Under a moniker he's carried since long before his days as Interpol's nasal voiced frontman, and apparently some songs he's been reworking for just as long, Paul Banks has finally embarked on a solo career. With a voice as distinctive as Banks', there was a danger it might be hard to separate Julian Plenti from Interpol, and admittedly, some of the rockier tracks are exceedingly similar, but with 'Julian Plenti... Is Skyscraper' Banks succeeds in stepping out of his niche, with the help of some ambient strings and electronic sound effects.

Interpol's nasal guitar rock might be best heard in the tense and close atmosphere of one of their notoriously compelling live shows, but Paul Banks has no problem getting the lucid and sombre tones of his solo songs to come across on this record. With an electric guitar, Banks creates his customarily potent aura, but refreshingly enough, the most intriguing and intense moments arrive with curiosity and experimentalism - the interplaying guitars and strings of the 'Skyscraper', the tooting horns and synths of 'Unwind', or the auto-tuned Indian style ambient vocals of closer 'H'.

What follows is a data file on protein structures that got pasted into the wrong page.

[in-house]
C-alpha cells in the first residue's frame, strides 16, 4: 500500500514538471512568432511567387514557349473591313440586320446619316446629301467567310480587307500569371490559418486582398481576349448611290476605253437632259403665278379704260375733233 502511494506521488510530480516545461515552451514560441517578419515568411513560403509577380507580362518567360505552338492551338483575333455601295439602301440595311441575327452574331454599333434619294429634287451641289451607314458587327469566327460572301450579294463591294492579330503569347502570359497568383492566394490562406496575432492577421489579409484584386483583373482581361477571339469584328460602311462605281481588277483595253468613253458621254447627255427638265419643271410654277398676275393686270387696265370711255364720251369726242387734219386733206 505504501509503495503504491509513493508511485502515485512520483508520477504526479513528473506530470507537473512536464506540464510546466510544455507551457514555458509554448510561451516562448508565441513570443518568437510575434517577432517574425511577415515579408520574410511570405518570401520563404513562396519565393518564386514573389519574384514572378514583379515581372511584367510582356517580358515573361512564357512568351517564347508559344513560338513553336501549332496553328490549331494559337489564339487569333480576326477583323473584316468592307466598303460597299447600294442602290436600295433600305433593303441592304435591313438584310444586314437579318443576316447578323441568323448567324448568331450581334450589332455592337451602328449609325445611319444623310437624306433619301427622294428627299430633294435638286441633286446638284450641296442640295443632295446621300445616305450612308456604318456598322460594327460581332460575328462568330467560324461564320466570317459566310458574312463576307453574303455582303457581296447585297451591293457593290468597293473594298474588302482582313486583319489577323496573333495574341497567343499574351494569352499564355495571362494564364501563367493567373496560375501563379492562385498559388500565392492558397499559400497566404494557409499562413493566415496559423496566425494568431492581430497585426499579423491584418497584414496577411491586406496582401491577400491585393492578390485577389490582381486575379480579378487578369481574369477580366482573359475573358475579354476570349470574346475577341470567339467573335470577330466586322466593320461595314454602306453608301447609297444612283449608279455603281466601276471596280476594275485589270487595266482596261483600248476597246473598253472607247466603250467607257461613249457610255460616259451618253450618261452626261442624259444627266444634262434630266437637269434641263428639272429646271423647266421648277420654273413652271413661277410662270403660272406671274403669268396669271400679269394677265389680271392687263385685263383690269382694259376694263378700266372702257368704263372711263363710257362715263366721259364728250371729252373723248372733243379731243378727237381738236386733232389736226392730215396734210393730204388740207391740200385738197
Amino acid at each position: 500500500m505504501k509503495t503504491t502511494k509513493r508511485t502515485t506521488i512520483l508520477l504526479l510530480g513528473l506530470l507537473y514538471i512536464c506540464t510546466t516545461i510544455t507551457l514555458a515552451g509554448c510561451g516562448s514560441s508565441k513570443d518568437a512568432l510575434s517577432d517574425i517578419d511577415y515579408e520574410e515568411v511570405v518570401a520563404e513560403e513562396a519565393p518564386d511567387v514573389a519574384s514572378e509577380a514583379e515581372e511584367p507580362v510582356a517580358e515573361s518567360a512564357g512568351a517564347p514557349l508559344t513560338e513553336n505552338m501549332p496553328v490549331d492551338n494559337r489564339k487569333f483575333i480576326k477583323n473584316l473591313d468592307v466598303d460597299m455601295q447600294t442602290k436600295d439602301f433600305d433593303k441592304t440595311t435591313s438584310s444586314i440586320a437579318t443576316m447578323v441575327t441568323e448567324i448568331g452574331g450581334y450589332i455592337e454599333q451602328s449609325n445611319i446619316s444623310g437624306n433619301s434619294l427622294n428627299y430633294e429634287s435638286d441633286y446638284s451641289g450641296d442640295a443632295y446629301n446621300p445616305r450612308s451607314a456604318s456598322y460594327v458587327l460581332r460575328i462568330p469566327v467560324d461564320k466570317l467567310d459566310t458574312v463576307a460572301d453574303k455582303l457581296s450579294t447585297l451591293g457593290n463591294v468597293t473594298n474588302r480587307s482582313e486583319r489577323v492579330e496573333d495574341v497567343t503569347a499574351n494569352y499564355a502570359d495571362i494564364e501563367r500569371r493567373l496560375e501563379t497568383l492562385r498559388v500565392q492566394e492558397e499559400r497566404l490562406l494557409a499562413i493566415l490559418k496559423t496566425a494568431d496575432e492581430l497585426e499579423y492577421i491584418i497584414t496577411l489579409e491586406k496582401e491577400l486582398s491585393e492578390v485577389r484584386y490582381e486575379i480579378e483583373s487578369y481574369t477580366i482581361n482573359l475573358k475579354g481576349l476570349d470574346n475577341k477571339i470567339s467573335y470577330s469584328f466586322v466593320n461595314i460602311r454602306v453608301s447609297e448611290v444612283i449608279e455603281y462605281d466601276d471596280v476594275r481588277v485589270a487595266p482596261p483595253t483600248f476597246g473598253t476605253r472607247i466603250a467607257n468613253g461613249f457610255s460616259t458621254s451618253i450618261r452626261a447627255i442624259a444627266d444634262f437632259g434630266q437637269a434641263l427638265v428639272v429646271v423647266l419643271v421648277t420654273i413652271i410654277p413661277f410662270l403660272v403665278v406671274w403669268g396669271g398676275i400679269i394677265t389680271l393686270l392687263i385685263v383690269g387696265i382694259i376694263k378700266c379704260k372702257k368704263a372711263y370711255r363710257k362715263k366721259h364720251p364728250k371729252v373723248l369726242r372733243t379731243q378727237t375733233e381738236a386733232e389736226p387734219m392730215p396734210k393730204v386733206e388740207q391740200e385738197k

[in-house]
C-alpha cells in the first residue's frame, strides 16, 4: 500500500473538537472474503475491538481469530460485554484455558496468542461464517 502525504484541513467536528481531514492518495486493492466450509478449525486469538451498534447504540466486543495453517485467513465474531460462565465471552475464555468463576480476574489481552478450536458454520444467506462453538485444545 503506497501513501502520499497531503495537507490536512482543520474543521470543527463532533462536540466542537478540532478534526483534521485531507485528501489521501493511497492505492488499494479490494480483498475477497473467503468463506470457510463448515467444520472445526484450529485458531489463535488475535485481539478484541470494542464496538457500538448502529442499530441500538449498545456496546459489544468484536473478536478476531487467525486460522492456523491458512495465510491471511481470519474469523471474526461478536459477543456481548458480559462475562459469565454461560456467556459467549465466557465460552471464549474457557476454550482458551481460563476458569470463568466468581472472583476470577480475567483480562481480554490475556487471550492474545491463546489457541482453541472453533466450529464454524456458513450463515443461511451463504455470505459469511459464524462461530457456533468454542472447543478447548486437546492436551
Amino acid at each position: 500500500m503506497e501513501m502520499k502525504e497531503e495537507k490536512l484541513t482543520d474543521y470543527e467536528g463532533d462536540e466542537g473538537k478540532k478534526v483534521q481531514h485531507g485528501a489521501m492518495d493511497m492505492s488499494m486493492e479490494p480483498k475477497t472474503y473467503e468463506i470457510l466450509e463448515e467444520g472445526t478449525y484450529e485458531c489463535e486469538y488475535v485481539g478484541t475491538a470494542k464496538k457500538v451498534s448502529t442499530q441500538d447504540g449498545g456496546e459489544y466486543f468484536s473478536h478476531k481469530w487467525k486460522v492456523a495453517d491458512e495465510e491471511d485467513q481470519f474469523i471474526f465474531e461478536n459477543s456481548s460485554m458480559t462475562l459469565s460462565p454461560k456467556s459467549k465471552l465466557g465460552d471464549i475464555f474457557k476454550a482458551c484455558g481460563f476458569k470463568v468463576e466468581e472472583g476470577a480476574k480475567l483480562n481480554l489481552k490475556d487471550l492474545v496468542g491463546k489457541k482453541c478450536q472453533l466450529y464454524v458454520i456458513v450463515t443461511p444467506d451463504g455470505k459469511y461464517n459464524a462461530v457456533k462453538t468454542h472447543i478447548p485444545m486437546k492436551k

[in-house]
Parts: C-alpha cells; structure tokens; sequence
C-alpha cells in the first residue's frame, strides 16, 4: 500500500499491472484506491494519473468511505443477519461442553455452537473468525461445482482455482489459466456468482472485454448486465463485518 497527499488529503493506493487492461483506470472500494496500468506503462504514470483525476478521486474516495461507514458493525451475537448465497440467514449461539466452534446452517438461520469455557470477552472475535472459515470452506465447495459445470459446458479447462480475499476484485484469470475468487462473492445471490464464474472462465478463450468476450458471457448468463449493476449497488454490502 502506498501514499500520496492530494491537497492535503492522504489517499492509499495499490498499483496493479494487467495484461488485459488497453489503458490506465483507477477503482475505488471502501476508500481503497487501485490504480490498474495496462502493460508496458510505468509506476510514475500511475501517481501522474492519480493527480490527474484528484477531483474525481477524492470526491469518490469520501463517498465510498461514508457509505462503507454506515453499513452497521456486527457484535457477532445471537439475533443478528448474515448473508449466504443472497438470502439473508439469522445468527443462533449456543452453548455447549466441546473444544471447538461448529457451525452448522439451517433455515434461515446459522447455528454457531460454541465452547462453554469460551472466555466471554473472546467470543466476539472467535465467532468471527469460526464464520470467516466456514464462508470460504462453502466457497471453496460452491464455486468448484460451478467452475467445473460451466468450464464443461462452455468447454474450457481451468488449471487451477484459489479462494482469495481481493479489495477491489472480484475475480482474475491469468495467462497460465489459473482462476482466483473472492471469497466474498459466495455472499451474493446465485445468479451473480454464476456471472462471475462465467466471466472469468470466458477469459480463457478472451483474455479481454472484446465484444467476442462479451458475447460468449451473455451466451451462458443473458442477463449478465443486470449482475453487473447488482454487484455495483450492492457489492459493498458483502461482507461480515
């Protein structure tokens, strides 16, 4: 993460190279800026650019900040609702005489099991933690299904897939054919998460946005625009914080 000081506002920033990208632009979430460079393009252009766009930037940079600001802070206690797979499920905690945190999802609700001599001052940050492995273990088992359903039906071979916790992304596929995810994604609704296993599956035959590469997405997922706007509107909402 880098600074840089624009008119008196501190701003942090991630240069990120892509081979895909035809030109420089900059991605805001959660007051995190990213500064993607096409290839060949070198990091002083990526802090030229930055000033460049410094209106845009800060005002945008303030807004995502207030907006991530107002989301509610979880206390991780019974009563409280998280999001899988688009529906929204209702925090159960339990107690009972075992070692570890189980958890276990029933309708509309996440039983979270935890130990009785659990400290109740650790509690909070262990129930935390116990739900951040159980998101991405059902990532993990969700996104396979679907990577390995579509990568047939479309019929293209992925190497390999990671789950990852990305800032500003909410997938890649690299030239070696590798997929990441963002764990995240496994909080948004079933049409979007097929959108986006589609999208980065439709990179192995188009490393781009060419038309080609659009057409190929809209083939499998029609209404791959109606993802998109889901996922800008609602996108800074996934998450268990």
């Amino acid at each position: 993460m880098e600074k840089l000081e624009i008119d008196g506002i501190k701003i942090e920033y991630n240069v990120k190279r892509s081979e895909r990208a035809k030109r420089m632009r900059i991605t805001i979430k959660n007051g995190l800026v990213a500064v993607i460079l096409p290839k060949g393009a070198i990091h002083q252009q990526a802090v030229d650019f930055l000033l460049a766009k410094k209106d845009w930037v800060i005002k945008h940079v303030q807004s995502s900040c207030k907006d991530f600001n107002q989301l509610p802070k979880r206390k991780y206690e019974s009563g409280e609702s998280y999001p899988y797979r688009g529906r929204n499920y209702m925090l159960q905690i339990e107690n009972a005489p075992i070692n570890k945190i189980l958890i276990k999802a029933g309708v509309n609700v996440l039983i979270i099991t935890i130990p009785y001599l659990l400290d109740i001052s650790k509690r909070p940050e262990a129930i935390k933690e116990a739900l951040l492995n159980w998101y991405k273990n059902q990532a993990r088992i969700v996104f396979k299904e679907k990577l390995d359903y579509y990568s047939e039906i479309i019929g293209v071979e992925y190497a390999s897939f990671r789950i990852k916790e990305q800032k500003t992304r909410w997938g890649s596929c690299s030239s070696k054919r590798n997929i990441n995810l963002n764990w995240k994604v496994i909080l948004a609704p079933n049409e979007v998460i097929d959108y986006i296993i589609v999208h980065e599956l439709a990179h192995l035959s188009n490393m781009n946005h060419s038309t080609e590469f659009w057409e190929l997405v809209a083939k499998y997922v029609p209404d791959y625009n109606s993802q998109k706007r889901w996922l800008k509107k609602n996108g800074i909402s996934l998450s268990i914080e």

While the twitchy, distorted guitars and dark tones of 'Fun That We Have' and 'Games For Days' would be at home on any Interpol album, it's in his unfamiliar, hushed and mostly melancholy spells that Banks proves he can hold his own as a solo artist. He's not just an inferior offshoot of the band that created him, he's a whole different ballgame, and one well worth playing.